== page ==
Element #2: a fund that is owned or controlled by a sponsoring organization. The definition of a sponsoring organization is consistent with §4966(d)(1), specifically, an organization described in §170(c), other than a private foundation, that maintains one or more DAFs.

Element #3: a fund under which at least one donor or donor-advisor has advisory privileges.

Advisory Privileges: In general, the existence of advisory privileges is based on all facts and circumstances, but it is presumed that the donor always has such privileges (even if no advice is given).

The proposed regulations provide that advisory privileges exist when: (i) the sponsoring organization allows a donor or donor-advisor to provide nonbinding recommendations regarding distributions or investments of a fund; (ii) a written agreement states that a donor or donor-advisor has advisory privileges; (iii) a written document or marketing material provided to the donor or donor-advisor indicates that such donor or donor-advisor may provide advice to the sponsoring organization; or (iv) the sponsoring organization generally solicits advice from a donor or donor-advisor regarding distributions or investment of a DAF's assets.

Donor-Advisor: Defined by the proposed regulations as a person appointed or designated by a donor to have advisory privileges regarding the distribution or investment of assets held in a DAF. If a donor-advisor delegates any of the donor-advisor's advisor privileges to another person, such person would also be a donor-advisor.

Potential Issue related to Investment Advisors: Is a donor's personal investment advisor deemed a "donor-advisor?" Pursuant to the proposed regulations:

  • An investment advisor will not be deemed a donor-advisor if he or she:
    • Serves the supporting organization as a whole; or
    • Is recommended by the donor to serve on a committee (of more than 3) of the sponsoring organization that advises as to distributions
  • However, an investment advisor will be deemed a donor-advisor if he or she manages the investments of, or provides investment advice with respect to, both assets maintained in a DAF and the personal assets of a donor to that DAF while serving in such dual capacity. This provision, if finalized may have important consequences for fee structures used by supporting organizations since payments from a DAF to an investment advisor who is considered a donor-advisor will be deemed a taxable distribution under §4966. The IRS is requesting additional comments on this potential issue and is still under consideration.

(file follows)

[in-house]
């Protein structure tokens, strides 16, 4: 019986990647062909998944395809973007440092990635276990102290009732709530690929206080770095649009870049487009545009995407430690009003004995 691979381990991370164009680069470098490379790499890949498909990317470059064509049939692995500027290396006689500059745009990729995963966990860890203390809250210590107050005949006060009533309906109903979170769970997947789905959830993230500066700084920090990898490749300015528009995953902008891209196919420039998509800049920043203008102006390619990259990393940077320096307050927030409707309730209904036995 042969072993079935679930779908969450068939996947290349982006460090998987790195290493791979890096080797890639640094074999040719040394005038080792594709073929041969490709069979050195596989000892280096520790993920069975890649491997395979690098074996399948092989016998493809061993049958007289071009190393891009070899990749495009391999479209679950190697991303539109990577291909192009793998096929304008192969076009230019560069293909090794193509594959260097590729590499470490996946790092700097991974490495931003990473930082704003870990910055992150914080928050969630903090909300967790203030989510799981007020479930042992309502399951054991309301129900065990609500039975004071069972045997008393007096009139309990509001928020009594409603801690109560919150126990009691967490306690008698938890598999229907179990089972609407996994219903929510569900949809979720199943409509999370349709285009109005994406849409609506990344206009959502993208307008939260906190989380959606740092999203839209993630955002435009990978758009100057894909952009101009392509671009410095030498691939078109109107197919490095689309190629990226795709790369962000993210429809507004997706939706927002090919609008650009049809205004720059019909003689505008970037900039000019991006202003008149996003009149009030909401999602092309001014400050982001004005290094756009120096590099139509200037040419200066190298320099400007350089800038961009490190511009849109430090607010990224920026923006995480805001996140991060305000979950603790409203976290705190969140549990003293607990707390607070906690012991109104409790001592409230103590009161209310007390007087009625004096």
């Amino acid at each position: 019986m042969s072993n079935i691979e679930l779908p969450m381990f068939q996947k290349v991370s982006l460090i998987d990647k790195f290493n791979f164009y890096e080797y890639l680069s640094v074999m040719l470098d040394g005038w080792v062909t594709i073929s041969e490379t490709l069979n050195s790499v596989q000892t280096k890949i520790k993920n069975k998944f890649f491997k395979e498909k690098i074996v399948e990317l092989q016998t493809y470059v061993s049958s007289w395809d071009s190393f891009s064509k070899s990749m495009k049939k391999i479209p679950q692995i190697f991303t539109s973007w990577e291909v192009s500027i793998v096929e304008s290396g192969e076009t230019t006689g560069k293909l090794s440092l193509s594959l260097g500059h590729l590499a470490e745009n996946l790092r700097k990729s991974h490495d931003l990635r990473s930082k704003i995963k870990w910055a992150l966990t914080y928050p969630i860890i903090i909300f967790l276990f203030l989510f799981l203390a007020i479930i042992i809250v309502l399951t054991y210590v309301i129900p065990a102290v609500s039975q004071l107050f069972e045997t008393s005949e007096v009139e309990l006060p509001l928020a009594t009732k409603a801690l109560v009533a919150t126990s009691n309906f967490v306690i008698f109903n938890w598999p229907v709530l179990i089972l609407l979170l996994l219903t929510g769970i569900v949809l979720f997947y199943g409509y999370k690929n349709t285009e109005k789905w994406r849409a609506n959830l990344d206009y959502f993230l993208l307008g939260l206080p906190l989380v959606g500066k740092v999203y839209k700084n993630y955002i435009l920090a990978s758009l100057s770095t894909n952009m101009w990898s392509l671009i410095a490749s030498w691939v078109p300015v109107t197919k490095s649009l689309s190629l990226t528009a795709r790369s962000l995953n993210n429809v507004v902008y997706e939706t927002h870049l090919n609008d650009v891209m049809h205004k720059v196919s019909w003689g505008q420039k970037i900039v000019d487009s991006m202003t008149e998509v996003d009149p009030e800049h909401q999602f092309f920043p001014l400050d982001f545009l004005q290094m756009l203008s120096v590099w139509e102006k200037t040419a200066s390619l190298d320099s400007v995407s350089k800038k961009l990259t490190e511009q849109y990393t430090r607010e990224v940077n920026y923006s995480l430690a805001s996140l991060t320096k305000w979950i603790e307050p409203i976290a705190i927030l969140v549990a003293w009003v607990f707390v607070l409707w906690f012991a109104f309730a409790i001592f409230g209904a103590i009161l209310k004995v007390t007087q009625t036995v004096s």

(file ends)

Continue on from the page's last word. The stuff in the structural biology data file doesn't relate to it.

Exceptions to the Definition of a DAF Under the Proposed Regulations:

  • A multiple donor fund or account will not be a DAF if no donor or donor-advisor has, or reasonably expects to have, advisory privileges.
  • An account or fund that is established to make distributions solely to a single public charity or governmental entity for public purposes is not considered a DAF.
  • A DAF does not include a fund that exclusively makes grants for certain scholarship funds related to travel, study or other similar purposes.
  • Disaster relief funds are not DAFs, provided they comply with other requirements.

Applicability Date: The proposed regulations will apply to taxable years ending on or after the date on which final regulations are published in the Federal Register.

Eileen Gonzalez et al v. Luis O. Chiong et al (Sep. 19, 2023)

Miami Circuit Court enters significant judgment for liability related to ownership of golf cart.